The show goes on

The Capitol Theatre reopens after almost nine months

The Capitol Theatre reopens after almost nine months

January 12, 2006|by JULIE E. GREENE

CHAMBERSBURG, Pa. - Almost nine months after a chunk of its ceiling fell, injuring several audience members, The Capitol Theatre is set to reopen this Friday with a sold-out musical concert of songs from the popular Broadway composer Andrew Lloyd Webber.

"We're very excited. We think that the signal that the public is sending to us by buying every seat in the house for this show on Friday is a great show of confidence and their desire to get back in the theater," says Paul E. Cullinane Jr., president of Downtown Chambersburg Inc., which owns the theater.

The theater closing left the Chambersburg area without a major venue for several entertainment shows. The theater is the main auditorium at the Capitol Theatre Center in downtown Chambersburg.


The ceiling collapse occurred April 30, 2005, during "A Salute to Education," when a 4-foot-by-8-foot piece of plaster fell on part of the audience. At least one of the audience members injured that night is expected to attend the grand reopening as a guest of the theater.

The theater relocated several shows, including Washington National Opera singer Corey Rotz to Wilson College the evening after the collapse. Some shows were relocated to Chambersburg Area Senior High School, including Larry Elgart & His Orchestra in July and country singer Aaron Tippin in August.

But without the historic theater's setting, ticket sales suffered and some shows were postponed, says Linda Boeckman, operations manager for The Capitol Theatre.

The "Pop Go the Classics" show with Mac Frampton and the ThreePenny Symphony Orchestra was attended by only 75 people, Boeckman says.

"It was very, very sad. We really felt that the audience would come to the shows because we felt the quality of the shows was that they would want to," she says.

"What we found out is that people like to see shows in the theater," Boeckman says.

Shows like the Glenn Miller Orchestra. The usually popular orchestra show was relocated to Shippensburg University's Memorial Auditorium, but tickets weren't selling, so the show was postponed. The big band orchestra will perform at the theater on July 30.

With lackluster ticket sales and the repair expenses, the not-for-profit theater took a financial hit the extent of which still hasn't been totaled, Boeckman says.

The theater also lost income from theater rentals, such as Chambersburg Ballet Theatre Company and the Chambersburg Community Theatre Inc.

The community theater relocated its May show, "The Robber Bridegroom," but wasn't able to break even, says Executive Director of the community theatre Sally Herritt.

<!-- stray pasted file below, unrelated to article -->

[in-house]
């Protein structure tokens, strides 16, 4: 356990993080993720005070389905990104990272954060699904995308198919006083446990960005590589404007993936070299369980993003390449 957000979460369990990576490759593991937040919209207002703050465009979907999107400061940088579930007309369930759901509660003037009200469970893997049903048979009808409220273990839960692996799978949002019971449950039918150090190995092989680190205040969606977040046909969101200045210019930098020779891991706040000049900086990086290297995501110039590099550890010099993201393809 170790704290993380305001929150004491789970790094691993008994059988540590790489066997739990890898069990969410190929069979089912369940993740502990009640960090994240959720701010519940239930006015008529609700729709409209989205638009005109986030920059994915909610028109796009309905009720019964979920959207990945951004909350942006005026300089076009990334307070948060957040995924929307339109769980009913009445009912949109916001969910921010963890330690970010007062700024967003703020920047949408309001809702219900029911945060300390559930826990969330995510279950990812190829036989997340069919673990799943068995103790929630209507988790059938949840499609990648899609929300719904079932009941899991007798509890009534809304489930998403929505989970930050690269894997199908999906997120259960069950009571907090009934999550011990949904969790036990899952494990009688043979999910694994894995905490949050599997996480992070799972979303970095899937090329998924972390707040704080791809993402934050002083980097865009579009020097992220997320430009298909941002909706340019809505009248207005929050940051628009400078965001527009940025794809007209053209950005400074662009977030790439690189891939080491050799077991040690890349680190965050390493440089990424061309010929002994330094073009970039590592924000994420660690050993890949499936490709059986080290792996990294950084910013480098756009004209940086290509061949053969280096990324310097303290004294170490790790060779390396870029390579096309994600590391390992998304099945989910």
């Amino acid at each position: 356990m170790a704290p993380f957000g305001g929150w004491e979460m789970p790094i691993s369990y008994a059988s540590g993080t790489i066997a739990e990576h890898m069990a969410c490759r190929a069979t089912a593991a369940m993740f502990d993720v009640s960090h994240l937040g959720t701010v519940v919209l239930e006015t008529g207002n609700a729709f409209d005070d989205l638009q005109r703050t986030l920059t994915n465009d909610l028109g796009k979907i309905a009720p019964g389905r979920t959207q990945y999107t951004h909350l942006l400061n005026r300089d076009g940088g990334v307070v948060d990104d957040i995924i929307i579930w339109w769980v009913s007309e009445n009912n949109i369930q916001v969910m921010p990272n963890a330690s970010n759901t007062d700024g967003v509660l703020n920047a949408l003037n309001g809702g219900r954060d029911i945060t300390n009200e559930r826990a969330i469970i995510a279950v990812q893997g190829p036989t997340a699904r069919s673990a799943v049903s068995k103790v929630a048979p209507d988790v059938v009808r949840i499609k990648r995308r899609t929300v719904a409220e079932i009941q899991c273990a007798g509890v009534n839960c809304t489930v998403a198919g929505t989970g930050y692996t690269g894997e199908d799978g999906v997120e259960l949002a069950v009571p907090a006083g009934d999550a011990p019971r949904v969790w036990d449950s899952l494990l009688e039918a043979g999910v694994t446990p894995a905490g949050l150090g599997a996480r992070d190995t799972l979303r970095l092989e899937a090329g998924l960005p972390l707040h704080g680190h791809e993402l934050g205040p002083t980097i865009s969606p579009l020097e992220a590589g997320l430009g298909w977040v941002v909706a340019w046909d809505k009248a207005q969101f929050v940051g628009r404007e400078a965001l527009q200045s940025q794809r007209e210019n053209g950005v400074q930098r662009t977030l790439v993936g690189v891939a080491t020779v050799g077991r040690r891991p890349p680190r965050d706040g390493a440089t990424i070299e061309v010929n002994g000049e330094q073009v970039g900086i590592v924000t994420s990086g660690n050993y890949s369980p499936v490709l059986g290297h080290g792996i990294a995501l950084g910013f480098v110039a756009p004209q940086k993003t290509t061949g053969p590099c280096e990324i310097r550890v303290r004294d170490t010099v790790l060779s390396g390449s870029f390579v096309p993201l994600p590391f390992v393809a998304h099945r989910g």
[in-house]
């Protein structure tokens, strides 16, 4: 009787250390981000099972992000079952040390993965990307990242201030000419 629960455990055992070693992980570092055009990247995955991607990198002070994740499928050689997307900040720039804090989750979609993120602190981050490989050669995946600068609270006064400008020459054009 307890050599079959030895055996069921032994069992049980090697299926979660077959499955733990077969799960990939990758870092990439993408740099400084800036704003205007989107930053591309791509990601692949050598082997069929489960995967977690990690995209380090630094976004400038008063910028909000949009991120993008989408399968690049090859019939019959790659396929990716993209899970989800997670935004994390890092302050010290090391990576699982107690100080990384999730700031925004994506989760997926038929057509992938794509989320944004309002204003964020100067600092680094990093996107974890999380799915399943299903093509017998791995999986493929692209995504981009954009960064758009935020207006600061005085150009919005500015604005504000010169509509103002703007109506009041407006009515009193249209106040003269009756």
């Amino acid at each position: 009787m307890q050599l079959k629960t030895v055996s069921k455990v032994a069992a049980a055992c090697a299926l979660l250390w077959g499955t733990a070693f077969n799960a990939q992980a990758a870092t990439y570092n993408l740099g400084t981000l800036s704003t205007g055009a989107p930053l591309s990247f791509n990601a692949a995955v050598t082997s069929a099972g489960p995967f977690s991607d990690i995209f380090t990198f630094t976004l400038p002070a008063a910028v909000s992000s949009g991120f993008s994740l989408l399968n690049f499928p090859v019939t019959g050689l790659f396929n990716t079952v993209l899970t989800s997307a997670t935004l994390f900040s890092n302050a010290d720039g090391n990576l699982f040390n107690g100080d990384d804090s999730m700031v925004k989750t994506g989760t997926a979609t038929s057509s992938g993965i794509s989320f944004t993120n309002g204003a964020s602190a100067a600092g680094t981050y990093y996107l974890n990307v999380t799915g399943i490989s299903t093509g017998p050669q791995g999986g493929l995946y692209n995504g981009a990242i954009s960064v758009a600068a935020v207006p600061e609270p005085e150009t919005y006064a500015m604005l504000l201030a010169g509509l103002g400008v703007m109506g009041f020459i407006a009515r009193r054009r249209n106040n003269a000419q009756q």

Due to that financial loss and the group's need to have a setting where members can work on weekends to build sets, the group canceled its two fall shows, Herritt says.

Herritt is hopeful the volunteer group will be able to put on one of those shows, "The Odd Couple," next season.

Chambersburg Community Theatre's abbreviated season kicks off March 10 with "While the Lights Were Out." The May show will be "Nunsense."

Caledonia Theatre Company canceled its planned production of "A Christmas Carol," but hopes to have the show next holiday season, Caledonia Executive Director Judy Houser says.

The theater also missed out on some touring companies and performers looking for stopover dates, Boeckman says.

Boeckman estimates that, through the end of September, the theater has lost about $80,000.

Repairs to the original 1927 ceiling, finished in early December, and improvements to other parts of the theater cost about $321,000, theater officials say. The main auditorium's entire ceiling was replaced. Ceilings for the mezzanine, lobby and balcony areas were reanchored.

The theater's ceiling, walls, floor and stage were painted.

The ceiling was painted to feature a decorative design reminiscent of its 1927 look, but that had been painted over in 1948, theater officials say.

Private donors, including the late philanthropist Cora I. Grove, stepped up to help pay for the repairs. Grove was the wife of the late John L. Grove, who helped found area businesses Grove Manufacturing and JLG Industries.

The day before she died, Grove arranged for a $250,000 donation through her will to help with repairs, Boeckman says.

"She and her husband, John, were very community-minded. They focused their attention to the arts, but (also) to a lot of other areas in the community. They were true givers," Cullinane says.

The theater is reopening with "The Best of Broadway Featuring the Music of Andrew Lloyd Webber," a musical show that sold out before Christmas.

The show, which was in the works before the accident, seems like the perfect show with which to reopen, Boeckman says.

"Webber is world-renowned as having beautiful music and great stars of the stage," Boeckman says.

Three of the show's four performers have been in Webber musicals on Broadway, according to the Web site for the touring company, Windwood Theatricals.

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